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D.C. officials to investigate why ambulance was unavailable for injured cop

D.C. officials have launched a formal investigation into why a fire department ambulance was not available to transport a police officer injured in a hit-and-run crash.

The Metropolitan Police Department said Wednesday that three arrests were made in the Tuesday evening crash, which left the eight-year department veteran with multiple injuries.

D.C. Council member Tommy Wells, who heads the council committee that oversees the police and fire departments, said he is seeking reports from both agencies on the incident and a deputy mayor confirmed an investigation is under way to determine why no ambulances were available to respond. An ambulance from neighboring Prince George's County was eventually dispatched to the scene and arrived about 20 minutes after the crash.

"They've got a timeline and now they are working to determine exact reason why an ambulance was not available," Mr. Wells, Ward 6 Democrat, said. "It could be ambulances were on other calls, could be not enough ambulances were in service. ... I'm obviously very upset about it."

The crash happened around 6:30 p.m. Tuesday at 46th and A streets in Southeast D.C. when the officer, who was on a motor scooter, was struck by a Lexus. Shortly after the crash, police stopped and arrested three Southeast D.C. men — the vehicle's driver, 24-year-old Kevin Burno, and two passengers 22-year-old Antonio Parks and 25-year-old Darrin Twisdale. Mr. Burno was charged with felony assault on a police officer and the two passengers were charged with possession of an open container and obstruction of justice.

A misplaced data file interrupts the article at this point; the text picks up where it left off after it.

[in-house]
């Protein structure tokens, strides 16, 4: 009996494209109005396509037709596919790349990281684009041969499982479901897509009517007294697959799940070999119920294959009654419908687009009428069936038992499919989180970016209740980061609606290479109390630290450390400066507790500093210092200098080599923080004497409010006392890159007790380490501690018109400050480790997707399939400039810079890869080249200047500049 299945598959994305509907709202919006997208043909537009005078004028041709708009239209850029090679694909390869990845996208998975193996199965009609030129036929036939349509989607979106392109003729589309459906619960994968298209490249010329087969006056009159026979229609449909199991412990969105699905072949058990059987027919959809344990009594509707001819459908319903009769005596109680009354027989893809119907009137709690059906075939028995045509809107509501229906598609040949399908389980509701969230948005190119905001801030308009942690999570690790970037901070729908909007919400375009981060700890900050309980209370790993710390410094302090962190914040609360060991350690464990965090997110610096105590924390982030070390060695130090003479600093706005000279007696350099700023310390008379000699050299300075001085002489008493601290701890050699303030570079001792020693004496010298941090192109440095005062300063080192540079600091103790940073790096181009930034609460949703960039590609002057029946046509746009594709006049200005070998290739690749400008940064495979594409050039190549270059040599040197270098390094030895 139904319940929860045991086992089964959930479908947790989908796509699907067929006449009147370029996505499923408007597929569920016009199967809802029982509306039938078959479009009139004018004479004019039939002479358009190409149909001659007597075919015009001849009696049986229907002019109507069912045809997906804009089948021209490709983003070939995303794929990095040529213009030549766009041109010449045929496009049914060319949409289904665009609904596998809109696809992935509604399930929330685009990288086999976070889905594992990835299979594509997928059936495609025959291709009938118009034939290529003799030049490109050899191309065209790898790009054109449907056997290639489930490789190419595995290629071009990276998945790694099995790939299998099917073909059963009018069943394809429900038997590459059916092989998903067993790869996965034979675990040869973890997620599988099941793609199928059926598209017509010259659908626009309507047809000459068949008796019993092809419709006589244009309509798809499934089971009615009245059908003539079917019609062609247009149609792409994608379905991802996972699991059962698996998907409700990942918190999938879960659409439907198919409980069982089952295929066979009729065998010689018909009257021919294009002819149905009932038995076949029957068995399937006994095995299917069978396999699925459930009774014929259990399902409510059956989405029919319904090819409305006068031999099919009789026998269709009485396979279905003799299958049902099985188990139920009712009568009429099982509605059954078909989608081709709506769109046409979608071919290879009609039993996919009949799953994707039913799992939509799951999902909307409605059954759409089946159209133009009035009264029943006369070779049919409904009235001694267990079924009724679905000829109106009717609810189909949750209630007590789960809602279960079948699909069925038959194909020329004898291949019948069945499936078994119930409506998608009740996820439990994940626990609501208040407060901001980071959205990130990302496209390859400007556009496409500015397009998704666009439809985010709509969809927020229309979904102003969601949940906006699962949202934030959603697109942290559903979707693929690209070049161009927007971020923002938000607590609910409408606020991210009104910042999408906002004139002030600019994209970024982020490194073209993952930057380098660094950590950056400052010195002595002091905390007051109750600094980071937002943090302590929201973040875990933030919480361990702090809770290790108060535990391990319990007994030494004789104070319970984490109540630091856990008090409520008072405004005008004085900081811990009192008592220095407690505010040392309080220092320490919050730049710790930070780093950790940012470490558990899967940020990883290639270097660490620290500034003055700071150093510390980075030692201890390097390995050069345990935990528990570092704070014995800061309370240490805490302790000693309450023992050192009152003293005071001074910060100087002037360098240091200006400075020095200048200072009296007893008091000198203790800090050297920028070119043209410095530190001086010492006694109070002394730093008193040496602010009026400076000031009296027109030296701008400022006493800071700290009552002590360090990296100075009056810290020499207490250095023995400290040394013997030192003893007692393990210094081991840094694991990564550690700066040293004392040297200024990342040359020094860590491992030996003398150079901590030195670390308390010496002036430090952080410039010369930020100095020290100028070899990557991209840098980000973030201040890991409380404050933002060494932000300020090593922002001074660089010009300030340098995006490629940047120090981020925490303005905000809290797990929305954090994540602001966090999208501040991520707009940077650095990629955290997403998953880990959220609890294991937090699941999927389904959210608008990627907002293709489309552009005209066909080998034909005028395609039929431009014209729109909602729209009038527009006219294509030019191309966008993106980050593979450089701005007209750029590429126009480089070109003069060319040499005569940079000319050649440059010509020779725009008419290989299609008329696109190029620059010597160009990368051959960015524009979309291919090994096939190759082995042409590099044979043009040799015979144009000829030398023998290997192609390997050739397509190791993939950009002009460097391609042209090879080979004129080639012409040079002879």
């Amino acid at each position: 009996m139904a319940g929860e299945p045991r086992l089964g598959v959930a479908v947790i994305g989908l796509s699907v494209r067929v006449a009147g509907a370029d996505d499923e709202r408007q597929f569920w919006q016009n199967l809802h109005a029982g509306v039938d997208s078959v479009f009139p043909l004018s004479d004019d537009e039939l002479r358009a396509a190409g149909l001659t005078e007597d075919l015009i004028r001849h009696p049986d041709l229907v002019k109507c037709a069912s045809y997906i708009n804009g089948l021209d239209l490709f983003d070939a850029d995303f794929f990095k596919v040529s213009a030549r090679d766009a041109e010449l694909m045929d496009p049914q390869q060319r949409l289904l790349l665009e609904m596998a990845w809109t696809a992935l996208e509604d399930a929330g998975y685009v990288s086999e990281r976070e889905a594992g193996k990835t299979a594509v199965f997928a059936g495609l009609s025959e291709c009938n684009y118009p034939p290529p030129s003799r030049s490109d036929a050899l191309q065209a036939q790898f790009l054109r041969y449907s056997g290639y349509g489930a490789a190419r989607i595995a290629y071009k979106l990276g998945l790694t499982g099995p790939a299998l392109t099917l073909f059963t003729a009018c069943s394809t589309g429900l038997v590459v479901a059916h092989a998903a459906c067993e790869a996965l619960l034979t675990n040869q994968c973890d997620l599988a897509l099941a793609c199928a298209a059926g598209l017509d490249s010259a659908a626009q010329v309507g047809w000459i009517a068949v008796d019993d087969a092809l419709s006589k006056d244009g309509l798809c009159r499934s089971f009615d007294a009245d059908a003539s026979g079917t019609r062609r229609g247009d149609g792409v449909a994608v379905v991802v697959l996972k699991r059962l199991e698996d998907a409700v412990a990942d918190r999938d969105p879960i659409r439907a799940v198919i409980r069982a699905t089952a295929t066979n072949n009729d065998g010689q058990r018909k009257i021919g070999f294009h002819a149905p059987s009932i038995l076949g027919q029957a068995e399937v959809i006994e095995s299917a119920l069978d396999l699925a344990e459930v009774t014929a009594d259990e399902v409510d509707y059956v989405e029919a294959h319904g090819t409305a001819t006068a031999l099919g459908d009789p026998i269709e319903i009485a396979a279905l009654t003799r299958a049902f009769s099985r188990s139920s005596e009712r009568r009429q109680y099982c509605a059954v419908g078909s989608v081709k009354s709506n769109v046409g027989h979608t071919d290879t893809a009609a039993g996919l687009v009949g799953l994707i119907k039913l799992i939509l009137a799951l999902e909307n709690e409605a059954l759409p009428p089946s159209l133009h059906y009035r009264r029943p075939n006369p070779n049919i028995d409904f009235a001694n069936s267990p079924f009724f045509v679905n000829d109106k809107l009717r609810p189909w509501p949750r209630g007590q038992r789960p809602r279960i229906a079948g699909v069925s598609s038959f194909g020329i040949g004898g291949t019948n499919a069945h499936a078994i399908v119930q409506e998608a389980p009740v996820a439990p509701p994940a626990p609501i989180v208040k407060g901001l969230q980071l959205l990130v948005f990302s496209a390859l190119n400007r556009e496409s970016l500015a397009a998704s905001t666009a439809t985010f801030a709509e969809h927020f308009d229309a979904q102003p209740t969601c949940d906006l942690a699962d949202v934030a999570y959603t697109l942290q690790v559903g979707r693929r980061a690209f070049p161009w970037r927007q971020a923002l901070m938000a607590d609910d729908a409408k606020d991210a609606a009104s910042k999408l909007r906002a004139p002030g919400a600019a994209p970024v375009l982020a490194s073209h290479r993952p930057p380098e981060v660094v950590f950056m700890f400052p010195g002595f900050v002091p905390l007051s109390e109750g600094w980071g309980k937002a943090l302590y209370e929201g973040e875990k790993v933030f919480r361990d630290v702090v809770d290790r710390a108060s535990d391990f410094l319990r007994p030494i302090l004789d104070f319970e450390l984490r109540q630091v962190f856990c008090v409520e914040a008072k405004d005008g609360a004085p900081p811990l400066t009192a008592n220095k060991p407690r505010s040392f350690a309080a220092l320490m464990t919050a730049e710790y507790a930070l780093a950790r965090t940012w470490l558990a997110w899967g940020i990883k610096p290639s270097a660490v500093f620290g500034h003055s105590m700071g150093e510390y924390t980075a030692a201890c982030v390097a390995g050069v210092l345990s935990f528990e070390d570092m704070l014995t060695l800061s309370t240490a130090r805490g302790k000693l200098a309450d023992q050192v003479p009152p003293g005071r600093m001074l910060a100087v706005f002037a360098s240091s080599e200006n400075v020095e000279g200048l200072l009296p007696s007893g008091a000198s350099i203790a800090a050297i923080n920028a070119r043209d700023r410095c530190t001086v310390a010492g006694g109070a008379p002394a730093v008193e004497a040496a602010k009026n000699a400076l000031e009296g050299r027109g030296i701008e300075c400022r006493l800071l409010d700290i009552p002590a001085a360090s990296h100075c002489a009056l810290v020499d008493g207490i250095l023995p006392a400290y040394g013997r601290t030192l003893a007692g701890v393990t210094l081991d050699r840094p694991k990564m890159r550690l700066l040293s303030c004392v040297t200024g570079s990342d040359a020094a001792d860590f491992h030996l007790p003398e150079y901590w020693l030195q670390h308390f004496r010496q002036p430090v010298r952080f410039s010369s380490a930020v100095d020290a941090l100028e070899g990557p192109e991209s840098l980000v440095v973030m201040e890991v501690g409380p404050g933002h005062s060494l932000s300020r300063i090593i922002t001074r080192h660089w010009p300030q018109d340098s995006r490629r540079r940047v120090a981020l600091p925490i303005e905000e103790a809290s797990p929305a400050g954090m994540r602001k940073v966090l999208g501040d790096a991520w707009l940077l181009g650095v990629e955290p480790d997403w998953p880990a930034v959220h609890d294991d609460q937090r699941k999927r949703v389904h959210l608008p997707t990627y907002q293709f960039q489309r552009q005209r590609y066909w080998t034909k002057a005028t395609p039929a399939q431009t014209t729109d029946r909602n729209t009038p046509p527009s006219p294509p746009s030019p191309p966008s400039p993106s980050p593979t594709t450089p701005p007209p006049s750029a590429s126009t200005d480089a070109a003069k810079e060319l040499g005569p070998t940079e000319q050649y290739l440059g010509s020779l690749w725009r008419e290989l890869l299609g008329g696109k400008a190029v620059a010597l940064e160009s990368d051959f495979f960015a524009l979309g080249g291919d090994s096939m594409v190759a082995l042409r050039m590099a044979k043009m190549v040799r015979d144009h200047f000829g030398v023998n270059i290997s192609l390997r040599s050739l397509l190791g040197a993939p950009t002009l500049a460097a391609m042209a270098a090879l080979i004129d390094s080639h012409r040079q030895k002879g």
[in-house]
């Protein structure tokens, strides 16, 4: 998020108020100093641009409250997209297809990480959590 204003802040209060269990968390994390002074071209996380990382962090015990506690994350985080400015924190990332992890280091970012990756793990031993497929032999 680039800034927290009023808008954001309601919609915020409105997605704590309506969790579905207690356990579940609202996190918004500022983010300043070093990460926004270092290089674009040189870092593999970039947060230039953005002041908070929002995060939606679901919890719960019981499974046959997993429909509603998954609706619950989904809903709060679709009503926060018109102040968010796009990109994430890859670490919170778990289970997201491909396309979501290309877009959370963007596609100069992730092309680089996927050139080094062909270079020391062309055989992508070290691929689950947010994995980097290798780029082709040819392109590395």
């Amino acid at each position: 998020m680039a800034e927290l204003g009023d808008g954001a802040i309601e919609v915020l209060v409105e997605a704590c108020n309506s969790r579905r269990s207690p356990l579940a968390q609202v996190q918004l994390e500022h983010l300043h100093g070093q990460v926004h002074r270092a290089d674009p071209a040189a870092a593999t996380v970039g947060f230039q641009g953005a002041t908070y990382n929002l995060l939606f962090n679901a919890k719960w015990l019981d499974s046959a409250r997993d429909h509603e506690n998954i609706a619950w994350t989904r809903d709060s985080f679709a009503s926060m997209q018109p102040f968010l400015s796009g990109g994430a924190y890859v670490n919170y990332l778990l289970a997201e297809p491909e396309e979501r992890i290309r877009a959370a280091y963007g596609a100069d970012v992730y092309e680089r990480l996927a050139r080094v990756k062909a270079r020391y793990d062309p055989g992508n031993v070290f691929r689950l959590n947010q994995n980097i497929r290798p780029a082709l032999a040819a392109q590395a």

A D.C. paramedic responded to the scene via fire engine and began providing aid to the officer within eight minutes of the call being placed, but none of the 39 ambulances on the street that night were available to transport the officer, Deputy Mayor for Public Safety and Justice Paul Quander said.

"We're looking to see why the units were not available for service. Some were at hospitals, some were on route, others we need to account for," Mr. Quander said. "We think we have enough resources that are in place but we want to make sure we are managing those resources as best we can."

The injuries the officer received to his lower extremities are not life-threatening, but officials said it will likely be a long road to recovery.

"He's facing a lot of surgeries down the road," Mr. Wells said.

Mr. Quander said he does not believe the officer was put in any greater "peril" because of the wait for an ambulance, which was first reported by the Washington Examiner.

It's not entirely uncommon for neighboring jurisdictions to provide "mutual aid" for one another, but Tuesday's incident, coupled with a New Year's Eve incident during which a D.C. man died from a heart attack after waiting 40 minutes for an ambulance, has highlighted what one union official calls a "system failure."

"We've got a real problem and it's just going to get worse," said Kenneth Lyons, president of the American Federation of Government Employees Local 3721, which represents the department's civilian paramedics. "You can't pass the buck on the individuals in the system anymore. This is a system failure."

Without more ambulances staffed with paramedics, the District is going to continue to run into service problems which will only get worse as call volumes increase in the spring and summer months, Mr. Lyons predicted.

"If we don't make changes ... this is going to get worse. This will pale in comparison," he said.

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